Twitter is a strange place.
It’s a place where Big Ben (yes—the clocktower) tweets every hour on the hour and any user can be retweeted by the President of the United States. It’s where we all dumped buckets of ice water over our heads in the name of ALS in 2014 and are currently sharing photos of each other photoshopped with wrinkly features (#faceappchallenge). Only adding to the increasing absurdity of it all: the presence of corporate-owned accounts. Here’s why mimicking the strategies of these well-known profiles might not be the best method to boost social engagement.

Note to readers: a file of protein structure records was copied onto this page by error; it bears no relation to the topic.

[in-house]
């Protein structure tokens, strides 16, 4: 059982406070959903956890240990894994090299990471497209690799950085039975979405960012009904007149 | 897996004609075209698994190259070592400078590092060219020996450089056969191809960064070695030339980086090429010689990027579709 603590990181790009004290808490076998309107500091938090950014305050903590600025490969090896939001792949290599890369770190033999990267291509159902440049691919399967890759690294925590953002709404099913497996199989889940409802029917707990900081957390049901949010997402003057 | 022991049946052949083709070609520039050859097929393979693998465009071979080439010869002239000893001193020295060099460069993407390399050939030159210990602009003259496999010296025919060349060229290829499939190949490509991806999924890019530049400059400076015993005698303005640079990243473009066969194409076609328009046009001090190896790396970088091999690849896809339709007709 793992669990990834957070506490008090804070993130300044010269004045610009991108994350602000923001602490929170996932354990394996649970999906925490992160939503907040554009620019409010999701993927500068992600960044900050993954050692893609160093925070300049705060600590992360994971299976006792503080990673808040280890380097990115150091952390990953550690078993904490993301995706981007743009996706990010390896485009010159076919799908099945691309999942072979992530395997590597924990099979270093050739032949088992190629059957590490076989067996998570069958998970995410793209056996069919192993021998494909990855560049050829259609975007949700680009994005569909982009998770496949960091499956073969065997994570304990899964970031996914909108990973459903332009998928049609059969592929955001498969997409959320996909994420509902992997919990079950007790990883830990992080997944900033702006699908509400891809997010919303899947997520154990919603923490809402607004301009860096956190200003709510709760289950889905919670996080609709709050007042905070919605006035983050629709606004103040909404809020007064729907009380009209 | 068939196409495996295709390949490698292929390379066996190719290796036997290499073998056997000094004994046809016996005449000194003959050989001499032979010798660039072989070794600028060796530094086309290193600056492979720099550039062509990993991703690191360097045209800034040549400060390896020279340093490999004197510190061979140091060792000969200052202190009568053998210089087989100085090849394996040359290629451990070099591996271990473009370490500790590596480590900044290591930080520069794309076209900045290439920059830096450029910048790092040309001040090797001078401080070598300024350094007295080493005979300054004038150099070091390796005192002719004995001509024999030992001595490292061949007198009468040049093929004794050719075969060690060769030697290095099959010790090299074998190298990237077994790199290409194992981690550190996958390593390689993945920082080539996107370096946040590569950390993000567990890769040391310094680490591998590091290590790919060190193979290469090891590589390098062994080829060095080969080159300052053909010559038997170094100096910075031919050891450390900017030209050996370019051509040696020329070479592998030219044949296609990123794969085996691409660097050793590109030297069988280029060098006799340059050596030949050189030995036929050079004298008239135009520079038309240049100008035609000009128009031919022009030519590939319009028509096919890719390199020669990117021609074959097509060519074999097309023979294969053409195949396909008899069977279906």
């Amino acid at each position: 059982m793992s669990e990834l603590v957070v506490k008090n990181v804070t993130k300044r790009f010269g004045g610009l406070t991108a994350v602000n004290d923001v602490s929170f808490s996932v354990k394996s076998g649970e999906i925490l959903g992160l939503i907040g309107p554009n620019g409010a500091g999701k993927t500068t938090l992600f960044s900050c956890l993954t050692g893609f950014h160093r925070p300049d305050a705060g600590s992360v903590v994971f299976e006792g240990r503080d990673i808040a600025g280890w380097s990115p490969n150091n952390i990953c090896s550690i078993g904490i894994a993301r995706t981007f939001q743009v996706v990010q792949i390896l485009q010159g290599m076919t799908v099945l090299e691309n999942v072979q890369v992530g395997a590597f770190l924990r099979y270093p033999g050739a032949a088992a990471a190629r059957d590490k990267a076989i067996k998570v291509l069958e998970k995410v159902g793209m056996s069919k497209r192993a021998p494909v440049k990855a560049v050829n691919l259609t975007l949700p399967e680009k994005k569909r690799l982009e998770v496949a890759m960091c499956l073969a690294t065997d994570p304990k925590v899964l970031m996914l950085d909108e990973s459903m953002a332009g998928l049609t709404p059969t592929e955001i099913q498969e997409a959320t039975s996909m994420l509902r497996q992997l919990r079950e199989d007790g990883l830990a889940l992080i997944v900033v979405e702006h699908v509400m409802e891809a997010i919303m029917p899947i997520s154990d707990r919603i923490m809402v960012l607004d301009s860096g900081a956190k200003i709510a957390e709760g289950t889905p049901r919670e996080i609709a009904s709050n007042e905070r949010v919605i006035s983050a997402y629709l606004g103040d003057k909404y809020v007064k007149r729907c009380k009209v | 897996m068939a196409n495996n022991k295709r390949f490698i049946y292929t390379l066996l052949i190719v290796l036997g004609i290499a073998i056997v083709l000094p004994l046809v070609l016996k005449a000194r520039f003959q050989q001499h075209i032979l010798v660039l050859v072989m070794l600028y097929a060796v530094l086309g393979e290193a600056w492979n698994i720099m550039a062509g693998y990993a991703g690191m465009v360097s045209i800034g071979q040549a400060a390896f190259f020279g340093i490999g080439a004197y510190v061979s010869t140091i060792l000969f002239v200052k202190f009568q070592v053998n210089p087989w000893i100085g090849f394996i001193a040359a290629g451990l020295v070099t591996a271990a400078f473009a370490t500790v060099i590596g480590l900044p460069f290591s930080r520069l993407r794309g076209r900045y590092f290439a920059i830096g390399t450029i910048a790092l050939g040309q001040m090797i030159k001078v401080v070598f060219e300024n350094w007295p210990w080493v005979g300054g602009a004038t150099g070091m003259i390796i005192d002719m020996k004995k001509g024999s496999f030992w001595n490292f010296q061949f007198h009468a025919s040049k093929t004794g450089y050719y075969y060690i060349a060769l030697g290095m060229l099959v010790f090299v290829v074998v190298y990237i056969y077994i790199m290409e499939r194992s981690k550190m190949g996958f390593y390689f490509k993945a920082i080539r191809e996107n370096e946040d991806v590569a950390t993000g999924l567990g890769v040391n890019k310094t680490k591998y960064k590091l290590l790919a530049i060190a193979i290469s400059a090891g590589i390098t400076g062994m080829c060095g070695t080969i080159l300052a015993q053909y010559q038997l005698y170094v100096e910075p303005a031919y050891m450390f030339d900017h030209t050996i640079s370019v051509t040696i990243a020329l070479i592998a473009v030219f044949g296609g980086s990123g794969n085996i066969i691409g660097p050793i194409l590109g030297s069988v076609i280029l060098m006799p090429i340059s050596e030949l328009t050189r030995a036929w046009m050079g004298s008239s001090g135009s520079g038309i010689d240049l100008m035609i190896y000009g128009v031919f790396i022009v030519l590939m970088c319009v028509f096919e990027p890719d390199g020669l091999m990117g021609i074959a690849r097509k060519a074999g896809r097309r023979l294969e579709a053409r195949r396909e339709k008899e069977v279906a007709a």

For civilians (or as they might prefer to be called, redditors), Reddit is a vast and intriguing world where you can find a place to talk about almost anything (here’s looking at you r/FakeBeesRealTopHats). For marketers, however, it might appear like a confusing, never-ending maze of random topics and snarky internet trolls. But after doing some digging and first-hand investigating, you might not necessarily need to brace for impact. Here’s how you can welcome Reddit into your social strategy with open arms.
In his annual start-of-the-year Facebook Missal, Mark Zuckerberg brought down some hard truth about the state of the blue-and-white kingdom: trust between Facebook and users is at an all-time low.